In a recent debate in the House of Lords, the Conservative energy minister Lord Marland – who will be overseeing the passage of upcoming new energy legislation through the House of Lords – appeared to contradict his minister in the Commons when he said:
“Under the previous Government, 14 gigawatts of onshore turbines were approved, 70 per cent of which is under way. It is our determination that there should be no dramatic increase in this and that the emphasis should be offshore.”
A week earlier, in response to a question from Matthew Hancock MP, energy minister Charles Hendry had stated:
“We want communities to benefit directly from any wind farms that they host.
“That is why we will allow councils to keep the additional business rates paid by wind farms and support communities in having a stake in appropriately sited renewable energy projects such as wind farms.”
Two days after Lord Marland’s remarks, Mr Hendry told the House of Commons again that the government would offer incentives for more offshore wind, saying:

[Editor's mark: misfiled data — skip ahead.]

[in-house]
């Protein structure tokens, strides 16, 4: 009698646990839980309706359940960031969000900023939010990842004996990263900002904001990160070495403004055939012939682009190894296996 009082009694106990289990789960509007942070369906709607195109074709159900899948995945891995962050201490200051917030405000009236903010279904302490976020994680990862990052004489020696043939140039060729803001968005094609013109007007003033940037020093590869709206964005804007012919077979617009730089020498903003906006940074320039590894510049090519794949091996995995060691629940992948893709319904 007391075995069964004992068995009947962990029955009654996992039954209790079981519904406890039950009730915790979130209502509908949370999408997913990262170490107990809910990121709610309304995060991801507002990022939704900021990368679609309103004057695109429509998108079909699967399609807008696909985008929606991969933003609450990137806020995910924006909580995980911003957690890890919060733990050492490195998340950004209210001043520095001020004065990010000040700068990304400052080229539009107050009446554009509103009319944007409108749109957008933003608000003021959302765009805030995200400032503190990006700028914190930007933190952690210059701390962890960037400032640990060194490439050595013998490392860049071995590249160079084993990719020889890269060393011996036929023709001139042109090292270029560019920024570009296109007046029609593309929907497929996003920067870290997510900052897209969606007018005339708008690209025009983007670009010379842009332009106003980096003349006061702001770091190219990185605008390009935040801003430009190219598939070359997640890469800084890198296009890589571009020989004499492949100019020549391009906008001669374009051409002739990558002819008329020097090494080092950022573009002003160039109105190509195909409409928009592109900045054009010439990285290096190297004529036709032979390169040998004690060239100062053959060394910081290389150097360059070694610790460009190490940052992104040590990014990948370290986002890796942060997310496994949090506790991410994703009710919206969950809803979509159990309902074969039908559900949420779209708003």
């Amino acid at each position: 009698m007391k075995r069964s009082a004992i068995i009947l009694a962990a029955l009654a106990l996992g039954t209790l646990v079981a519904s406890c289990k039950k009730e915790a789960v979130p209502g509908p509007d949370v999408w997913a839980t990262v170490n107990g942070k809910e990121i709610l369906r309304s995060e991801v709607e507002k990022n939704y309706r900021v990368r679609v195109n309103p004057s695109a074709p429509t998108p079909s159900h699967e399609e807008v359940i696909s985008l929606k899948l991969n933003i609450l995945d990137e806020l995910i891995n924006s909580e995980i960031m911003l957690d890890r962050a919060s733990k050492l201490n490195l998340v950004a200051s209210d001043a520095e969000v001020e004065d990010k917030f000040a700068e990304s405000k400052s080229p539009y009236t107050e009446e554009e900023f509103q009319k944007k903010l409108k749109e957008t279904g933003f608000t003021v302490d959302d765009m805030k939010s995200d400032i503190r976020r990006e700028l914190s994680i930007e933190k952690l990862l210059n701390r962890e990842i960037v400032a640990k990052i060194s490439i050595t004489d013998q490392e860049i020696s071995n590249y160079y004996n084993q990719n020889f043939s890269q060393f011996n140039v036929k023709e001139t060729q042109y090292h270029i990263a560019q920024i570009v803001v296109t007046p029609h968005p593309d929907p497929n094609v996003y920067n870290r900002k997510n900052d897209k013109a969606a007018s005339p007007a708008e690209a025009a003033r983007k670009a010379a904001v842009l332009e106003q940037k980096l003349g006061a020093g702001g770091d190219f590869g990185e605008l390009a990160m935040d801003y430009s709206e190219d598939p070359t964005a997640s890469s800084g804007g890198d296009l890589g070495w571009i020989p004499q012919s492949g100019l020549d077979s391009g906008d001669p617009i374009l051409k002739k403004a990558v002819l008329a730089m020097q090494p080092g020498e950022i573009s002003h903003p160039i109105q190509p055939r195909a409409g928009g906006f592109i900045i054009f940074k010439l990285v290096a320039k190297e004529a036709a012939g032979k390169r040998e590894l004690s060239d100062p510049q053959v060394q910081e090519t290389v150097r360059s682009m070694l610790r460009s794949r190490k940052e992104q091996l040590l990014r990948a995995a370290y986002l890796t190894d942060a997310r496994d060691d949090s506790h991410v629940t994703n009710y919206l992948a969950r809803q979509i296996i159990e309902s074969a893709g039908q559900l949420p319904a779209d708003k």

“The Government are committed to the development of wind energy in the UK.
“As an island nation we have outstanding wind resources and wind energy is an indigenous source of energy which is needed to meet our renewable energy and climate change goals.
“The wind industry can be a key player in creating the investment, exports and jobs we need to bring back economic prosperity, and the UK is already a world leader in offshore wind. We also want communities and individuals to benefit from the increase in renewable energy, including wind power, and to own a stake in our collective low carbon future.
“This is why we committed in the Coalition programme for Government to encouraging more community-owned renewable energy and allowing communities that host renewable energy projects to keep the additional business rates they generate.”
As we previously reported, the health secretary is known as an opponent of wind farms, and a Comres poll showed that only 7 per cent of Tory parliamentary candidates supported the expansion of onshore wind. But the Secretary of State Chris Huhne is an avid fan of wind farms and he told an energy industry conference last month:
“We have enormous potential in renewables. Thanks to the Renewables Obligation, onshore wind has become cost competitive. The UK is already the world leader in offshore wind and we are also supporting wave and tidal stream. The prospects for growth in all these areas is excellent.”
Left Foot Forward is left wondering what the position of the government actually is in relation to onshore wind?
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